Hours that count: making employment supports work
Hours that count: making employment supports work for Washingtonians with developmental disabilities
Employment supports should empower individuals with intellectual and developmental disabilities to meet others in the community, discover new potential, develop useful skills and acquire resources to be as independent as possible.
Disability Rights Washington monitored 14 employment vendors in six counties and met with multiple individuals who receive supported employment during summer 2014. Findings from this monitoring revealed many participants of Washington’s employment programs for people with developmental and intellectual disabilities still live largely isolated lives, work in segregated environments and receive little assistance to advance to integrated or viable employment. DRW compiled its findings in its report "Hours that Count: Making Employment Supports Work for Washingtonians with Developmental Disabilities".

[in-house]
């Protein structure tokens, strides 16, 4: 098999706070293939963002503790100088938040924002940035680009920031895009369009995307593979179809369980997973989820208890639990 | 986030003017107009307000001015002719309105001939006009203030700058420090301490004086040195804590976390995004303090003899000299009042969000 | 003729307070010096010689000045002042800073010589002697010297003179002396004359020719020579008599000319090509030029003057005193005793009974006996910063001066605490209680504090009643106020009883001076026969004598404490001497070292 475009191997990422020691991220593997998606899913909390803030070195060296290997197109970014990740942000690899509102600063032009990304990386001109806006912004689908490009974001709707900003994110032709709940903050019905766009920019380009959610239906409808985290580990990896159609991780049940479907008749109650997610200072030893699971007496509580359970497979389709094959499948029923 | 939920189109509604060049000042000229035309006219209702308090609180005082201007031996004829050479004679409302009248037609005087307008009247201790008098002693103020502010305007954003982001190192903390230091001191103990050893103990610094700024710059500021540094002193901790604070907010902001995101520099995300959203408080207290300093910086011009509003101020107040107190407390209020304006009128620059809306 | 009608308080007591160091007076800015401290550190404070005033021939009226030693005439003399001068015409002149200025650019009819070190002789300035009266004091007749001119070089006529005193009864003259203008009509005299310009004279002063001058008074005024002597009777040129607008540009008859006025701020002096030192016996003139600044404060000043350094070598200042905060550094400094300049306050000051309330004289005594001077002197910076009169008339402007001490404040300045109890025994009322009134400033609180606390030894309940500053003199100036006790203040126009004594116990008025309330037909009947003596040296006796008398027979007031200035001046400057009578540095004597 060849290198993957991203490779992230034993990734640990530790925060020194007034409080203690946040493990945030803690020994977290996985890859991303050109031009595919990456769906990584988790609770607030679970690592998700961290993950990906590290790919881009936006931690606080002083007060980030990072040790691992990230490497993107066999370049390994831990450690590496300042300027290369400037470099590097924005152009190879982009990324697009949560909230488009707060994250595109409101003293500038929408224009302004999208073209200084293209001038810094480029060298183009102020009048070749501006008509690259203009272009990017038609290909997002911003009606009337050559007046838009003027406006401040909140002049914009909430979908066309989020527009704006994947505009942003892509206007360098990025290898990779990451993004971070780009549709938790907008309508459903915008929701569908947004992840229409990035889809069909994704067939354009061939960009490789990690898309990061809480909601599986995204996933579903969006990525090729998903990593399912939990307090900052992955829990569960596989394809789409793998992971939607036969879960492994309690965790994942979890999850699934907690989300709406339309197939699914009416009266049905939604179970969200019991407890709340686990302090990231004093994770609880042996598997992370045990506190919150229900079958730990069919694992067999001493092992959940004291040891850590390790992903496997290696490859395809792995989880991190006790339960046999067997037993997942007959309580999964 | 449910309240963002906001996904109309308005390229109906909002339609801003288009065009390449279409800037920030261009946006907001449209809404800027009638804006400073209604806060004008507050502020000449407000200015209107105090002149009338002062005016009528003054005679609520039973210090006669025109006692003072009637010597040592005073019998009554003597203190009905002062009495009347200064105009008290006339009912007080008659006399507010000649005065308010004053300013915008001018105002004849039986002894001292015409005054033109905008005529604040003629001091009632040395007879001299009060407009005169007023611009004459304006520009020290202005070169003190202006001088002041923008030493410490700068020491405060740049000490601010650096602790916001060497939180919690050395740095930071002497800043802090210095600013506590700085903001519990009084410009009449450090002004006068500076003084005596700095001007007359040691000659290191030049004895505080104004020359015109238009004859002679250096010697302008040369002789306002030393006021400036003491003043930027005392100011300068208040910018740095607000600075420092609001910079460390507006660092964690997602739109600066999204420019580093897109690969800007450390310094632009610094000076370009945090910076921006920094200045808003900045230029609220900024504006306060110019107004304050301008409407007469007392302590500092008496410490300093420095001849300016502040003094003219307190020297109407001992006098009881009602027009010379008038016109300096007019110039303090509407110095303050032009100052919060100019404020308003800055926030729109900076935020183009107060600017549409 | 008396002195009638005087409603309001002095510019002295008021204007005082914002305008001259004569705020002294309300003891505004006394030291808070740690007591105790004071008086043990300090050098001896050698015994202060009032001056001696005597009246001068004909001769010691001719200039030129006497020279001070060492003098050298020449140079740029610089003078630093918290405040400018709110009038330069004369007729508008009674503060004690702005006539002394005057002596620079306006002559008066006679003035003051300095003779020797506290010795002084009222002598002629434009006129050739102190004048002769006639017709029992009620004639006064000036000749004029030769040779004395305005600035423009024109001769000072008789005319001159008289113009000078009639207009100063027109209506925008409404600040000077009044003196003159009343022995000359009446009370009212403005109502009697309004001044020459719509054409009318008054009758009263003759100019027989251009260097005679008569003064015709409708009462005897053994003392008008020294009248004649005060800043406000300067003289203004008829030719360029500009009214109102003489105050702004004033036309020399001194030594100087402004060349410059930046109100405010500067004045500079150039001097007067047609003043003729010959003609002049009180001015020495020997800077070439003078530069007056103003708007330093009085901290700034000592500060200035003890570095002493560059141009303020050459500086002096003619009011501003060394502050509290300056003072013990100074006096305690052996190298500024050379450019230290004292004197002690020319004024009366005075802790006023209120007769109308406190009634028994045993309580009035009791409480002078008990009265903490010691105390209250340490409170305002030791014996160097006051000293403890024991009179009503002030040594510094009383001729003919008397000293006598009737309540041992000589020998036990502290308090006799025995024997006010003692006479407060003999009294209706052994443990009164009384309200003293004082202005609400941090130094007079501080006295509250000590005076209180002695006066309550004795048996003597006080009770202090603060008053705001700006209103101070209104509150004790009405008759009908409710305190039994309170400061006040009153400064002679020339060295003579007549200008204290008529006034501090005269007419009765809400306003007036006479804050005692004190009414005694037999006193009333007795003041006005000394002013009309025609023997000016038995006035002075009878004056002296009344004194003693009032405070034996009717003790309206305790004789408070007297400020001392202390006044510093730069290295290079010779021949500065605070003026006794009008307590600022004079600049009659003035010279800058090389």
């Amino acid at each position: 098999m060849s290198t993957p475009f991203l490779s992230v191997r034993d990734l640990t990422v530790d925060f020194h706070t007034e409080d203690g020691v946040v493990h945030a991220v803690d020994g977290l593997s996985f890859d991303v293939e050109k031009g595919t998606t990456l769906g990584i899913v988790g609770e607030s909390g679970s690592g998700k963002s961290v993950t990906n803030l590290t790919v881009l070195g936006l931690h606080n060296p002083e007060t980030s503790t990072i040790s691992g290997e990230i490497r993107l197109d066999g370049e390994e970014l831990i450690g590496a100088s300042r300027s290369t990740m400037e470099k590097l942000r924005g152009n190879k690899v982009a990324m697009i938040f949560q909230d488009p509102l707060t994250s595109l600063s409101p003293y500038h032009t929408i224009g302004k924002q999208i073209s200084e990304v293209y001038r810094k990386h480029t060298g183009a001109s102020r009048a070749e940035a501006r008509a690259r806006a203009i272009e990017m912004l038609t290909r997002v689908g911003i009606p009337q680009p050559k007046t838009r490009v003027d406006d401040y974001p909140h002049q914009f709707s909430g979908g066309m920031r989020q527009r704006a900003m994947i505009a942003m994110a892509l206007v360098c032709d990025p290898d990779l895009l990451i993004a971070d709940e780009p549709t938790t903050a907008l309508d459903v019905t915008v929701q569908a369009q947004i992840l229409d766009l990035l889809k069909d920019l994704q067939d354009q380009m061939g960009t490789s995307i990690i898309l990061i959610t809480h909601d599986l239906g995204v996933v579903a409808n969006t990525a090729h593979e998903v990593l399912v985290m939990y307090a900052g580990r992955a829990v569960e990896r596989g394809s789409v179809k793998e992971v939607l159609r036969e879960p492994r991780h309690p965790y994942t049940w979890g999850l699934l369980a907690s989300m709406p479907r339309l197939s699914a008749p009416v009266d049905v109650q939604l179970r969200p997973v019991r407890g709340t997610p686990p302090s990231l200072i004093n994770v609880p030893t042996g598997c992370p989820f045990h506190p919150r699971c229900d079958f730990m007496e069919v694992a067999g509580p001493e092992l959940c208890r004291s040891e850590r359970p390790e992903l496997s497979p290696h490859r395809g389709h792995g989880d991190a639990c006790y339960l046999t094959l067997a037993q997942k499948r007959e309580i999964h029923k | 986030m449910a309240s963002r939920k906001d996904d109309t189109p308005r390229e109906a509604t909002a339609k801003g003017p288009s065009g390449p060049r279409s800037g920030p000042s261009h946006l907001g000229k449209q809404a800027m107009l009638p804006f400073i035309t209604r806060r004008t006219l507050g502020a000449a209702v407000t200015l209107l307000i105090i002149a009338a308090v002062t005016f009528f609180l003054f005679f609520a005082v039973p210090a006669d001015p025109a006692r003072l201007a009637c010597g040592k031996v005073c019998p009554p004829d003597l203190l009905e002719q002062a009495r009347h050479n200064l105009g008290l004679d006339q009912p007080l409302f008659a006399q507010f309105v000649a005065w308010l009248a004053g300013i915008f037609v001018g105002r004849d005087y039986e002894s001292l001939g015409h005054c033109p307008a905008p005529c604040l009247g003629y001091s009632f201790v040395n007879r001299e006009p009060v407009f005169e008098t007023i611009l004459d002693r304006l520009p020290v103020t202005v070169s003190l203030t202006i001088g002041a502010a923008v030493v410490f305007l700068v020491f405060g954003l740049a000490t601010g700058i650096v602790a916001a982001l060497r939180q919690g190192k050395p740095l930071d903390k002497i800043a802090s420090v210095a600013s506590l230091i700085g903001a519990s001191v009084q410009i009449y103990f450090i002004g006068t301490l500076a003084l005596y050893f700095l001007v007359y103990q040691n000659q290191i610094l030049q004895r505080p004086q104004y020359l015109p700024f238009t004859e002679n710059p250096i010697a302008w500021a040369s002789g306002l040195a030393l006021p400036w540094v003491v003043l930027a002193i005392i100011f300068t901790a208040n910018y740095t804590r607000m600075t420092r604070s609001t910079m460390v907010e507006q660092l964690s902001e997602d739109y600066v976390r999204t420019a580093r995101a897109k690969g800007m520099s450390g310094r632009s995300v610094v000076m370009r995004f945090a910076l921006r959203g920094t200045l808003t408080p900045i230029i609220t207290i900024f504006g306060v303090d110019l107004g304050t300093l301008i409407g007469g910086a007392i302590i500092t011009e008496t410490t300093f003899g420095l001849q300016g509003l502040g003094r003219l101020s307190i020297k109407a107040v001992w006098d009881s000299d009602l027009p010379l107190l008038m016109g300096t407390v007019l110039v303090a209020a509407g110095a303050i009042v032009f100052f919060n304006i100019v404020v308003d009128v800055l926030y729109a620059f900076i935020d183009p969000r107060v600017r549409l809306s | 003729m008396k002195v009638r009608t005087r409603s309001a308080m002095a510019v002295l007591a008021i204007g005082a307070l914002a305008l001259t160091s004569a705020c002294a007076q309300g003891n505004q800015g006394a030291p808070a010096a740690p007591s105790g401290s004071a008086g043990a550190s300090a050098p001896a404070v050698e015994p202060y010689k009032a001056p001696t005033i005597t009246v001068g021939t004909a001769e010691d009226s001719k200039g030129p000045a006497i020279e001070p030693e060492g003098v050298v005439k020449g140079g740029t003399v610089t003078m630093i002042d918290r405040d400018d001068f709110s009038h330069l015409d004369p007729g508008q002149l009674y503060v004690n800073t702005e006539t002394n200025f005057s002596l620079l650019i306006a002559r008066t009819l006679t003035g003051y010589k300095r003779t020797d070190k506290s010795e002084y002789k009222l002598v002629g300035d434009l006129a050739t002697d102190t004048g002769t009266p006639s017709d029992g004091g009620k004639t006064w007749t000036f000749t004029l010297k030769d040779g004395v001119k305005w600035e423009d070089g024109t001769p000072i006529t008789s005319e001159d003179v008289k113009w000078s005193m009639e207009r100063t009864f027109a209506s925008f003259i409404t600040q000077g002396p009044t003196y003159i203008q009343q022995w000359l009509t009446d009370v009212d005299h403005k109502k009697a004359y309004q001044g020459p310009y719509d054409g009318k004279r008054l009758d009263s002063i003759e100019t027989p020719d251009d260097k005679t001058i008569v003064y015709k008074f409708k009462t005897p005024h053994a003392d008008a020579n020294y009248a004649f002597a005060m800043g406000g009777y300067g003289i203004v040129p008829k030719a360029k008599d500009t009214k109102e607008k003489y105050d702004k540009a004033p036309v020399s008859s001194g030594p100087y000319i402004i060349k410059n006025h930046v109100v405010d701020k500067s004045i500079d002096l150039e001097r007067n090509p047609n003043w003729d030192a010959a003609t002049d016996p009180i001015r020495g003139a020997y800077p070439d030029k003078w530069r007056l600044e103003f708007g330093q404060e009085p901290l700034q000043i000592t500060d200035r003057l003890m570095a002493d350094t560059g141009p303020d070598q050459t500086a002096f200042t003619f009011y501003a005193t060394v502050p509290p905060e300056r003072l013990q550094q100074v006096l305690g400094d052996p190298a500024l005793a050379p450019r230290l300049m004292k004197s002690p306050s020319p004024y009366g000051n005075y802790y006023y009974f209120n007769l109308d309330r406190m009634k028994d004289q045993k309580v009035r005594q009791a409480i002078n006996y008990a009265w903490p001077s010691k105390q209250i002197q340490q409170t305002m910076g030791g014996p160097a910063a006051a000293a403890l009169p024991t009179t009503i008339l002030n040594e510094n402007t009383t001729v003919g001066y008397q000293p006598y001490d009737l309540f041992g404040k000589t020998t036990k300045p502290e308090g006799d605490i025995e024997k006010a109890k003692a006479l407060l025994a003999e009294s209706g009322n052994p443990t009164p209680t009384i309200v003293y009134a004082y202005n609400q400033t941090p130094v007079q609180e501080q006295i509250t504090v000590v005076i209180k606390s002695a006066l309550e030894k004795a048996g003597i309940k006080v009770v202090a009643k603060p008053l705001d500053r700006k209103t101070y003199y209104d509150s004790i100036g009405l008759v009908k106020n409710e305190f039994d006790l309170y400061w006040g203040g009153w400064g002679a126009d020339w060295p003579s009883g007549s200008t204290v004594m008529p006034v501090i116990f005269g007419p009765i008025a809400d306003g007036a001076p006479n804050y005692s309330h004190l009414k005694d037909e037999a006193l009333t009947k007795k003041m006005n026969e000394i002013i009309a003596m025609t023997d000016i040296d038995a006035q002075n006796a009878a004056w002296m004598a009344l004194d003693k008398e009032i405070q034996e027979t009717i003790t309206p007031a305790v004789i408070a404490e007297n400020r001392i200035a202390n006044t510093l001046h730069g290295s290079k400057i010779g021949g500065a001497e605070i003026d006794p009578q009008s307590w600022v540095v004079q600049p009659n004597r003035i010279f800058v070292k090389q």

Though Washington is recognized as a national employment leader for people with intellectual and developmental disabilities, this report does a look-behind of the progressive policies and frameworks to see whether supports actually enhance employment, policy objectives and meaning in an individual’s life.